I’m sitting hear now, wasting away my lead drawing trees and birds and clouds cuz even if they’re fakes, I need to see something else besides the gold hued rocks against the relentless sky.
I even opened up the bottle of scotch I been savin’ for your return.
Remember when the wind would turn, an age ago? South winds carryin’ rain in it’s mouth an’ all. There ain’t no wind no more. Nothing to carry in omens. There’s no truth sayers on the horizon in any direction, and that means there ain’t nothing comin’. There ain’t nothing more to be said. Which means listening is just as obsolete. The data logs. They pointless. All of it.
No wind. Got three quarter’s a bottle left and half a pencil. I think I’ll harvest the skeletons of the cacti, make somethin’ of them.
No wind. No scotch.
I’m hearing voices. Nondescript little voices whispering through the slats of this old shack. They’re whisperin’ ’bout the ocean. I can’t recall a genuine ocean. I just have this idea of what it should be. More endless, like the sky is here, ‘cept more inhospitable. Mile wide and miles deep of salty water that’s both life bearing and life taking in the same damned moment. It ain’t nothing you can drink. The salt near kill ya and it’s just as much of a wasteland as this place is here. It sounds purty, though. Idyllic an’ something what soothes a tattered soul. If it don’t bring sustenance, it brings the promise of other places better’n than one you in.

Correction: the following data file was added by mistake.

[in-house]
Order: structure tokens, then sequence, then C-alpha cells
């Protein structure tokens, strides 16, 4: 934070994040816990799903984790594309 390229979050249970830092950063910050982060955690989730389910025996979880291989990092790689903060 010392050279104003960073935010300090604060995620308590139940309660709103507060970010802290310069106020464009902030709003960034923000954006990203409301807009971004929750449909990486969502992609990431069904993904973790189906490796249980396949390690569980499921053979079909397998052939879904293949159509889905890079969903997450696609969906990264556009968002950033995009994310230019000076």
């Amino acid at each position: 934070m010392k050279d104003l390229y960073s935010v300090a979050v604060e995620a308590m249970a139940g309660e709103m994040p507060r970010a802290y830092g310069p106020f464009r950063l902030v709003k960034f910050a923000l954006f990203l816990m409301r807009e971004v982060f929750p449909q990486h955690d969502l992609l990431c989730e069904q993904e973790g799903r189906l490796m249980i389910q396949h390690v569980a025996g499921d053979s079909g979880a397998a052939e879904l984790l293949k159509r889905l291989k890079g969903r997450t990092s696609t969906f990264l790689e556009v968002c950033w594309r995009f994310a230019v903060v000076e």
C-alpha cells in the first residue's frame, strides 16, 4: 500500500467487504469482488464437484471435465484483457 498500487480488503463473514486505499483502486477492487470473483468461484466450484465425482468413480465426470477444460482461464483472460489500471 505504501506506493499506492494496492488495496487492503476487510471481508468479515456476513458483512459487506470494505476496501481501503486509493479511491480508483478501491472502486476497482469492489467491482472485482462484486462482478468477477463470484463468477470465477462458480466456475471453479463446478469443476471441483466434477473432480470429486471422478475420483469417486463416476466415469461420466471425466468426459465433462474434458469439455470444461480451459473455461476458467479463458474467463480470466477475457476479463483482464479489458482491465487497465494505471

The voices even smell like salt. When we first married we had fish n’ chips at the reception. Everyone thought we damned crazy for doin’ such a thing in such a place, but that was how we met; on the sea at a shack what served the most succulent and crunchy fish ‘n chips. They only know we went away. They didn’t know we experienced, that we changed. We saw somethin’ of the world that was. Glimmers of what it could be.
We came back to this place, though. Came back and stayed when everyone else left. Maybe them voices are askin’ me why we stayed, and why, when it came time, I stayed and you left.
It’s dark out. I never broadcast at this time, but the scotch is gone and the voices are callin’ me, and when I first heard them, I thought this damned thing might actually be working. I ran over here, tripped on the dining bench and landed head-first on the corner of the table. Got a good gash in my head, if ya care ta know. Bled, too. You know what I thought when I saw that bright splash of red? I am still beautiful. I’m still capable of beauty. And pain.
I ain’t dead yet. Maybe I ought ta be, but I ain’t. And that has ta count for something.